It is the consensus view of UDRP panels, with which the Panel agrees, that a prima facie case advanced by the complainant will generally be sufficient for the complainant to be deemed to have satisfied the requirement of paragraph 4(a)(ii) of the Policy, provided the respondent does not come forward with evidence demonstrating rights or legitimate interests in the domain name and the complainant has presented a sufficient prima facie case to succeed under paragraph 4(a)(ii) of the Policy.
The Panel considers the submissions put forward by the Complainant as sufficient to be regarded as a prima facie case, and the Respondent did not take the opportunity to advance any claim of rights or legitimate interests in the disputed domain name to rebut this prima facie case.
Accordingly, the Panel finds that the Complainant has satisfied the requirements of paragraph 4(a)(ii) of the Policy.
C. Registered and Used in Bad Faith
The Panel is of the view that the finding that a respondent has no rights or legitimate interests in a disputed domain name can lead, in appropriate circumstances, to a finding of registration of a disputed domain name in bad faith. In the circumstance of the present case, in which the Panel believes that the Respondent clearly had the Complainant’s trademark in mind when registering the disputed domain name, the Panel regards it as appropriate to find that the disputed domain name was registered in bad faith, and so finds.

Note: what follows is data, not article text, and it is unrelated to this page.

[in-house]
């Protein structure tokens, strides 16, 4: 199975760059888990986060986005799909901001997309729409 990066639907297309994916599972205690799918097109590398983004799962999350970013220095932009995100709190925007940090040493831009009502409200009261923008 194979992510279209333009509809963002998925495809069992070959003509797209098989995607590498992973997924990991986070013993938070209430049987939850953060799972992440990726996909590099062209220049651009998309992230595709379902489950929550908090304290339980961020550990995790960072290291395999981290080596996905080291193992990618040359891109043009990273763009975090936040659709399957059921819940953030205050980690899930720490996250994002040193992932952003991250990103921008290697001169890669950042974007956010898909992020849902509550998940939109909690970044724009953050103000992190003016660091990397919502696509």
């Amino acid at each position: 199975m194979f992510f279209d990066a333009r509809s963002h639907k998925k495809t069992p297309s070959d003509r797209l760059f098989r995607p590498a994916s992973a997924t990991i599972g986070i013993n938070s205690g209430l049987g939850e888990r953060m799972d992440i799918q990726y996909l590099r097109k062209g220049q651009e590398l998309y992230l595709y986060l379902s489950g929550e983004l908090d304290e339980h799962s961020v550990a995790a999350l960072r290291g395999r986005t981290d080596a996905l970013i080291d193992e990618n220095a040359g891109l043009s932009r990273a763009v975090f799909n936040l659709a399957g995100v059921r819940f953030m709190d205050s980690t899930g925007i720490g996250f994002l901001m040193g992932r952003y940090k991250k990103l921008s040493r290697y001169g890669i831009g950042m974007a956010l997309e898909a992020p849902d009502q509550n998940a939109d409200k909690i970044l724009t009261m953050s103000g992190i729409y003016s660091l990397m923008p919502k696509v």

It is well-established in prior decisions under the Policy that the use of a disputed domain name found to be similar to a complainant’s trademark in connection with a website offering similar goods to those traded in by the complainant under its trademark, constitutes use of the disputed domain name in bad faith. The Panel agrees with these decisions and, accordingly, finds that the disputed domain name in this case is being used in bad faith. Accordingly, the Panel finds that the Complainant has satisfied the dual requirements of paragraph 4(a)(iii) of the Policy.
For the foregoing reasons, in accordance with paragraphs 4(i) of the Policy and 15 of the Rules, the Panel orders that the disputed domain name <rothstore.com> be transferred to the Complainant.
George R. F. Souter
Date: September 5, 2019